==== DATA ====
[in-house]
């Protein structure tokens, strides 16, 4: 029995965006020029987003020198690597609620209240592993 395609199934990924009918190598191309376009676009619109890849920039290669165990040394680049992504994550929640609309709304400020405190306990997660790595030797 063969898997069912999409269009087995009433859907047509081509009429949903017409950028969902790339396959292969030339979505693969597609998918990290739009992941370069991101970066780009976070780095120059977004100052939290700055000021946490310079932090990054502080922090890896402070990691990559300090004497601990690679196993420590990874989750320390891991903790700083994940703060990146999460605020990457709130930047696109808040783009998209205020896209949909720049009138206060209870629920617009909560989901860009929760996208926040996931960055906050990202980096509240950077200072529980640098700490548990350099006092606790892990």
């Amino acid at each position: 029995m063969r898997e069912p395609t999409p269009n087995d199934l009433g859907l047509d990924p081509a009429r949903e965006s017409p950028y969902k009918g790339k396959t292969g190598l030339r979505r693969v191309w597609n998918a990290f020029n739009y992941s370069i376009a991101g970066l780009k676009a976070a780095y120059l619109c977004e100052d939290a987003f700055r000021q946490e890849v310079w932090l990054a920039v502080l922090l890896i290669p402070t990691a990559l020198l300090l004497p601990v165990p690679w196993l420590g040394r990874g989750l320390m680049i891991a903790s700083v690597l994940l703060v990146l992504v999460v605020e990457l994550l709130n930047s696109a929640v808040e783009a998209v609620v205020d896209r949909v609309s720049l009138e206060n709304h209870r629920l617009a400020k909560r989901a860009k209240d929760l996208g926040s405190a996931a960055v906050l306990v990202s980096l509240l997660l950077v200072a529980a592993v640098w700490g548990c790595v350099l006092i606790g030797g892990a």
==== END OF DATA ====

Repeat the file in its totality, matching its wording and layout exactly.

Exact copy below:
[in-house]
């Protein structure tokens, strides 16, 4: 029995965006020029987003020198690597609620209240592993 395609199934990924009918190598191309376009676009619109890849920039290669165990040394680049992504994550929640609309709304400020405190306990997660790595030797 063969898997069912999409269009087995009433859907047509081509009429949903017409950028969902790339396959292969030339979505693969597609998918990290739009992941370069991101970066780009976070780095120059977004100052939290700055000021946490310079932090990054502080922090890896402070990691990559300090004497601990690679196993420590990874989750320390891991903790700083994940703060990146999460605020990457709130930047696109808040783009998209205020896209949909720049009138206060209870629920617009909560989901860009929760996208926040996931960055906050990202980096509240950077200072529980640098700490548990350099006092606790892990």
């Amino acid at each position: 029995m063969r898997e069912p395609t999409p269009n087995d199934l009433g859907l047509d990924p081509a009429r949903e965006s017409p950028y969902k009918g790339k396959t292969g190598l030339r979505r693969v191309w597609n998918a990290f020029n739009y992941s370069i376009a991101g970066l780009k676009a976070a780095y120059l619109c977004e100052d939290a987003f700055r000021q946490e890849v310079w932090l990054a920039v502080l922090l890896i290669p402070t990691a990559l020198l300090l004497p601990v165990p690679w196993l420590g040394r990874g989750l320390m680049i891991a903790s700083v690597l994940l703060v990146l992504v999460v605020e990457l994550l709130n930047s696109a929640v808040e783009a998209v609620v205020d896209r949909v609309s720049l009138e206060n709304h209870r629920l617009a400020k909560r989901a860009k209240d929760l996208g926040s405190a996931a960055v906050l306990v990202s980096l509240l997660l950077v200072a529980a592993v640098w700490g548990c790595v350099l006092i606790g030797g892990a």